Have you seen “click here” links while browsing? I think this is one of the most common inaccessible elements I have seen.
Why is “Click here” inaccessible?
People with vision impairments may use a software (called a screenreader) to read out screen content to them. Screen readers can be programmed to give all links in a page as a list to allow quick navigation. Did you know if you are on a web page and press Tab key it will jump from one link to another?
When a screenreader user tabs through a page, if the page is using “click here” as the link text what the screenreader will read is “click here” [tab] “click here” and so on. This makes navigation almost impossible for a visually impaired user.
However, if the page is created with well thought out link text links, navigation will be much easier than in the first scenario. For example, if the webpage is about a course module, and there are links to learning outcomes, assignments and assignment calendar, we can use meaningful text to create the links. Then when the screenreader user navigates the page it will read something like “learning outcomes” [tab] “assignments” [tab] “assignment calendar” giving the user an indication of what each link will reveal.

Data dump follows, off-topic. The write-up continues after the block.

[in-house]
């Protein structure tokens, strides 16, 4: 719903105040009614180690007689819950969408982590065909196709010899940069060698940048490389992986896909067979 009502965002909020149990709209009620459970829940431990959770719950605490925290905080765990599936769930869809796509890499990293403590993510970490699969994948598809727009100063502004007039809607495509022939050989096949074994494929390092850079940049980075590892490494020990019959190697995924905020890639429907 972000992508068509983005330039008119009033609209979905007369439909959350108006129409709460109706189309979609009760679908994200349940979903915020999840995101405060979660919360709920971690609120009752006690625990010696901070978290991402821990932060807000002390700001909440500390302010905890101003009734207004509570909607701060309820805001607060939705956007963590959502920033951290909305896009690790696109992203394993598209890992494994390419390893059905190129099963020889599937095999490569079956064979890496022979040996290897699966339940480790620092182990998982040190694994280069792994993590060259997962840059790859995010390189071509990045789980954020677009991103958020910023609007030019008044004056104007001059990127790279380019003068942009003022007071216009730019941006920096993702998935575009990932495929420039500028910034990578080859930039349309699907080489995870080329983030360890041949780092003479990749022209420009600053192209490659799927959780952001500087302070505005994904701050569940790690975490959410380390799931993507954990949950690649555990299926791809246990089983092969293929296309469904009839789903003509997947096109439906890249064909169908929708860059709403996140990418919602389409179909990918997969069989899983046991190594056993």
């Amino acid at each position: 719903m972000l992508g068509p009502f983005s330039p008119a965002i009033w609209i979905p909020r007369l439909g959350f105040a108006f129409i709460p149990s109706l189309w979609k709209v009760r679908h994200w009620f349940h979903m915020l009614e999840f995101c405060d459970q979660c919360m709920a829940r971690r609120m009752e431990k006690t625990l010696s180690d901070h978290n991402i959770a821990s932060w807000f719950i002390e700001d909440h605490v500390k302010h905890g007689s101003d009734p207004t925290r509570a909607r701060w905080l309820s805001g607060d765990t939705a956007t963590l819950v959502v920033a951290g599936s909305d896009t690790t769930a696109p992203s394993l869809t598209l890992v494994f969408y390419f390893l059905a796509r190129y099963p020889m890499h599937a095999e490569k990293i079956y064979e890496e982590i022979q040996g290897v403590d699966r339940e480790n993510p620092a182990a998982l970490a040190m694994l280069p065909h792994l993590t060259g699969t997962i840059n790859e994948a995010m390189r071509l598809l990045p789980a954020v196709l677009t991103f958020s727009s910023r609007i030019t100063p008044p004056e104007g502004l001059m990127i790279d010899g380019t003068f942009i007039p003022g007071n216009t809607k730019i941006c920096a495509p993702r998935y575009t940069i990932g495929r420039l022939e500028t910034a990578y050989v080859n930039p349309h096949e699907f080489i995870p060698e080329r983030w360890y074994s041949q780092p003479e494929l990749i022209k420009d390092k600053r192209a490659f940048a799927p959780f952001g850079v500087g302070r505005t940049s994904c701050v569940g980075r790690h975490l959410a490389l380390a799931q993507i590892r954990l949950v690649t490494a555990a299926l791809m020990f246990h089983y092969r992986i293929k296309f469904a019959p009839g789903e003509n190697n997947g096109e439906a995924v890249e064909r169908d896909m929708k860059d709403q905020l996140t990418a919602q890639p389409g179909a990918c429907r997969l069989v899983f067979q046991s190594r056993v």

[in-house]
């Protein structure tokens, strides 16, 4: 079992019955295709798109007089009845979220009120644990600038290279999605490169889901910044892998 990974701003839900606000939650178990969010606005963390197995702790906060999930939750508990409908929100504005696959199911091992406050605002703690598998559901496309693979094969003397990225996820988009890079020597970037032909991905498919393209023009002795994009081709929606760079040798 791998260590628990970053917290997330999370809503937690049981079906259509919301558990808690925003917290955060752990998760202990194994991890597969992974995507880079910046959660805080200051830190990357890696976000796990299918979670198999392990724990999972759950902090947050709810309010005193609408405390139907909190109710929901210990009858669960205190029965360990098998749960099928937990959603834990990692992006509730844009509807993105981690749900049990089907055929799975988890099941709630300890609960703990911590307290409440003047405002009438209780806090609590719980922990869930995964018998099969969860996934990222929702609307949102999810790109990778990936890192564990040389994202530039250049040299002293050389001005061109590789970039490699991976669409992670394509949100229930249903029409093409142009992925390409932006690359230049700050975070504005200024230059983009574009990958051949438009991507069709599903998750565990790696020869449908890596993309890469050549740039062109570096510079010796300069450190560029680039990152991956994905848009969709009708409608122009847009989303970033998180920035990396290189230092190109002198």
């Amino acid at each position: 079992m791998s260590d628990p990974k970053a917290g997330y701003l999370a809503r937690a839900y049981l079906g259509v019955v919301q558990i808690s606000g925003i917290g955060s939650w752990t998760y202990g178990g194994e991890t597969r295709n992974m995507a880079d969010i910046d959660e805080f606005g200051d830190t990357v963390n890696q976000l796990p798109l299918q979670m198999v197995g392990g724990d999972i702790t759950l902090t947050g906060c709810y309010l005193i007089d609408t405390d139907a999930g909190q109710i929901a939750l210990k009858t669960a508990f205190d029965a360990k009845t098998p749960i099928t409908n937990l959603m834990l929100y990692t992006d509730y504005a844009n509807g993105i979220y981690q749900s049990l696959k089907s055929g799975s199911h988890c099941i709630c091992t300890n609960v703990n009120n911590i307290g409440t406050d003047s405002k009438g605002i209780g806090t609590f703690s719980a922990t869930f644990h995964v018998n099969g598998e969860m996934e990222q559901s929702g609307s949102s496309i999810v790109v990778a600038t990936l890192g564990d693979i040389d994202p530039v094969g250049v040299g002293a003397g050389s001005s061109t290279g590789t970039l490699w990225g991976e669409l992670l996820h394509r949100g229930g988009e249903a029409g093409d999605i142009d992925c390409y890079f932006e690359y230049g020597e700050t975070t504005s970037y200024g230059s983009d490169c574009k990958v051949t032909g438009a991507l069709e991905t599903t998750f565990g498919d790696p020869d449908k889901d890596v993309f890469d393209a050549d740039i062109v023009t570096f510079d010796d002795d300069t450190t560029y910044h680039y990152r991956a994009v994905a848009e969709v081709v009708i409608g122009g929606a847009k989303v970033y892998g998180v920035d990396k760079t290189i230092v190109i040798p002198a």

I tried to demonstrate this with NVDA 2019.2.1 in the video. In the video I navigate the same page first with inaccessible “click here” links and then with accessible meaningful links.
Is it only for web pages?
No. Wherever you use text to link to another place, for example in a document or even in an email you should use meaningful text as the link.
Is there a standard?
Using meaningful link text is recommended in Web Content Accessibility Guidelines (WCAG).
Where can I learn more?
I am a Learning Technology Researcher and the Chair of the Online Learning Research Centre at the University College of Estate Management. My principle research interests lie in the area of social implications of information and communication technologies, especially eLearning.